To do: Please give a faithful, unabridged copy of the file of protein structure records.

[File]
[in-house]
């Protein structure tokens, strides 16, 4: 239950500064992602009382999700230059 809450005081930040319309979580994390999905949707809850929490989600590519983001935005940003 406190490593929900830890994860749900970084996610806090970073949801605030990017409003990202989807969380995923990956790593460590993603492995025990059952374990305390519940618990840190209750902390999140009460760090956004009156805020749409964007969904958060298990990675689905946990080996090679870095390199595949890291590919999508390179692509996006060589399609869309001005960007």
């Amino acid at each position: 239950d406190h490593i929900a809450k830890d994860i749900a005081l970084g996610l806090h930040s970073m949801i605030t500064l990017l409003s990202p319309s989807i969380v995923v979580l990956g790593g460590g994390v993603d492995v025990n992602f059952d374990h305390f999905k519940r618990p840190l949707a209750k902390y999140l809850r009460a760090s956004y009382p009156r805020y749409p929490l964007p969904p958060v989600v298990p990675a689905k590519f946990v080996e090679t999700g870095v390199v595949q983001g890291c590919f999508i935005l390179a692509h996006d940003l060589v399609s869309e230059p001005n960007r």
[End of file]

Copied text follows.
[in-house]
């Protein structure tokens, strides 16, 4: 239950500064992602009382999700230059 809450005081930040319309979580994390999905949707809850929490989600590519983001935005940003 406190490593929900830890994860749900970084996610806090970073949801605030990017409003990202989807969380995923990956790593460590993603492995025990059952374990305390519940618990840190209750902390999140009460760090956004009156805020749409964007969904958060298990990675689905946990080996090679870095390199595949890291590919999508390179692509996006060589399609869309001005960007």
């Amino acid at each position: 239950d406190h490593i929900a809450k830890d994860i749900a005081l970084g996610l806090h930040s970073m949801i605030t500064l990017l409003s990202p319309s989807i969380v995923v979580l990956g790593g460590g994390v993603d492995v025990n992602f059952d374990h305390f999905k519940r618990p840190l949707a209750k902390y999140l809850r009460a760090s956004y009382p009156r805020y749409p929490l964007p969904p958060v989600v298990p990675a689905k590519f946990v080996e090679t999700g870095v390199v595949q983001g890291c590919f999508i935005l390179a692509h996006d940003l060589v399609s869309e230059p001005n960007r």